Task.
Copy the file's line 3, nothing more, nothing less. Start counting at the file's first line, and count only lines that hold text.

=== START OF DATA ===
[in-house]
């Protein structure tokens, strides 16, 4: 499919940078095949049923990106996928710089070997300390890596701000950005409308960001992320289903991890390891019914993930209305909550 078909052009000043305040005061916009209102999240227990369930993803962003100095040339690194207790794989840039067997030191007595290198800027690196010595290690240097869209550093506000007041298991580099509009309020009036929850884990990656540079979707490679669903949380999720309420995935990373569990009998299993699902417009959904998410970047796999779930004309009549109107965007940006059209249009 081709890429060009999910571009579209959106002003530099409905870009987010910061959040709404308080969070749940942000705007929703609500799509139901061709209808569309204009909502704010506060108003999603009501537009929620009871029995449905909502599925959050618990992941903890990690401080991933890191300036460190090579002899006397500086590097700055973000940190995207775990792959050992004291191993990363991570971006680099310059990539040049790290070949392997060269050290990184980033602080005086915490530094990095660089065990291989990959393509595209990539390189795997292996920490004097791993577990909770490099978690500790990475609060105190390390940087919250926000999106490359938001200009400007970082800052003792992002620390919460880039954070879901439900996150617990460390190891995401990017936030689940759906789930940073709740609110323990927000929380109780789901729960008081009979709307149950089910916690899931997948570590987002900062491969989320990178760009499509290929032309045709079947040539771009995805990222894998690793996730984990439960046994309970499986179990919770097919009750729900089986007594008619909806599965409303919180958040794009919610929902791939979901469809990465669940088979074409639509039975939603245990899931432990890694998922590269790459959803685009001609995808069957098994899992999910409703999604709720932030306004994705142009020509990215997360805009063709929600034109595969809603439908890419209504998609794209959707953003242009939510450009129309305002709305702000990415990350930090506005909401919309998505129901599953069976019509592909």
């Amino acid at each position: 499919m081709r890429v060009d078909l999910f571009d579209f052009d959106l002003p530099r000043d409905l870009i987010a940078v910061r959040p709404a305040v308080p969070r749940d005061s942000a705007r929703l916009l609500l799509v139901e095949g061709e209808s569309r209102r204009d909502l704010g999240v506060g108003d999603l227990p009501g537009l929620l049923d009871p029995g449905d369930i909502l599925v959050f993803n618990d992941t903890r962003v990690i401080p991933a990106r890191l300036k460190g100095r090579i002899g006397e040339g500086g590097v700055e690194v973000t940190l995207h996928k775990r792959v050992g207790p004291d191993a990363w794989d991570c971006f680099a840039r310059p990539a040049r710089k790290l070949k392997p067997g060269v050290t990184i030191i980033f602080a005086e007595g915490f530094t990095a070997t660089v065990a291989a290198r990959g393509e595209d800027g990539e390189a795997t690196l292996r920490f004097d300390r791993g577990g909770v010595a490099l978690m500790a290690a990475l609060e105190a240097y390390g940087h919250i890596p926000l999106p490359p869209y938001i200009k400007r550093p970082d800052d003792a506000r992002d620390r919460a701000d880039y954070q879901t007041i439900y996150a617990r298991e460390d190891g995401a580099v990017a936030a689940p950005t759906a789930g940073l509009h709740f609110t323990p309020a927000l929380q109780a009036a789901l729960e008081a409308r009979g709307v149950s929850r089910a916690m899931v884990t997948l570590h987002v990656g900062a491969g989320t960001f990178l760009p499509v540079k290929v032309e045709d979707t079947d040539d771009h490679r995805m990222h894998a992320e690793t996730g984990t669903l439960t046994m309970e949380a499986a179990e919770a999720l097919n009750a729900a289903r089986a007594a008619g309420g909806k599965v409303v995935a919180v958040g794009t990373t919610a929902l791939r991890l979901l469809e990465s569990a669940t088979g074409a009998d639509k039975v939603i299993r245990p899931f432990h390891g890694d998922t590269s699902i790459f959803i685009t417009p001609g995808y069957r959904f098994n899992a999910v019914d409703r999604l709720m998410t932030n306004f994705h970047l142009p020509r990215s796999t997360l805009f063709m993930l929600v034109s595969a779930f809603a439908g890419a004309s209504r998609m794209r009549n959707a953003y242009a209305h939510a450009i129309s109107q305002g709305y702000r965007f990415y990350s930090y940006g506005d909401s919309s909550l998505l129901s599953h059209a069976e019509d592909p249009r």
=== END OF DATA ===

């Amino acid at each position: 499919m081709r890429v060009d078909l999910f571009d579209f052009d959106l002003p530099r000043d409905l870009i987010a940078v910061r959040p709404a305040v308080p969070r749940d005061s942000a705007r929703l916009l609500l799509v139901e095949g061709e209808s569309r209102r204009d909502l704010g999240v506060g108003d999603l227990p009501g537009l929620l049923d009871p029995g449905d369930i909502l599925v959050f993803n618990d992941t903890r962003v990690i401080p991933a990106r890191l300036k460190g100095r090579i002899g006397e040339g500086g590097v700055e690194v973000t940190l995207h996928k775990r792959v050992g207790p004291d191993a990363w794989d991570c971006f680099a840039r310059p990539a040049r710089k790290l070949k392997p067997g060269v050290t990184i030191i980033f602080a005086e007595g915490f530094t990095a070997t660089v065990a291989a290198r990959g393509e595209d800027g990539e390189a795997t690196l292996r920490f004097d300390r791993g577990g909770v010595a490099l978690m500790a290690a990475l609060e105190a240097y390390g940087h919250i890596p926000l999106p490359p869209y938001i200009k400007r550093p970082d800052d003792a506000r992002d620390r919460a701000d880039y954070q879901t007041i439900y996150a617990r298991e460390d190891g995401a580099v990017a936030a689940p950005t759906a789930g940073l509009h709740f609110t323990p309020a927000l929380q109780a009036a789901l729960e008081a409308r009979g709307v149950s929850r089910a916690m899931v884990t997948l570590h987002v990656g900062a491969g989320t960001f990178l760009p499509v540079k290929v032309e045709d979707t079947d040539d771009h490679r995805m990222h894998a992320e690793t996730g984990t669903l439960t046994m309970e949380a499986a179990e919770a999720l097919n009750a729900a289903r089986a007594a008619g309420g909806k599965v409303v995935a919180v958040g794009t990373t919610a929902l791939r991890l979901l469809e990465s569990a669940t088979g074409a009998d639509k039975v939603i299993r245990p899931f432990h390891g890694d998922t590269s699902i790459f959803i685009t417009p001609g995808y069957r959904f098994n899992a999910v019914d409703r999604l709720m998410t932030n306004f994705h970047l142009p020509r990215s796999t997360l805009f063709m993930l929600v034109s595969a779930f809603a439908g890419a004309s209504r998609m794209r009549n959707a953003y242009a209305h939510a450009i129309s109107q305002g709305y702000r965007f990415y990350s930090y940006g506005d909401s919309s909550l998505l129901s599953h059209a069976e019509d592909p249009r």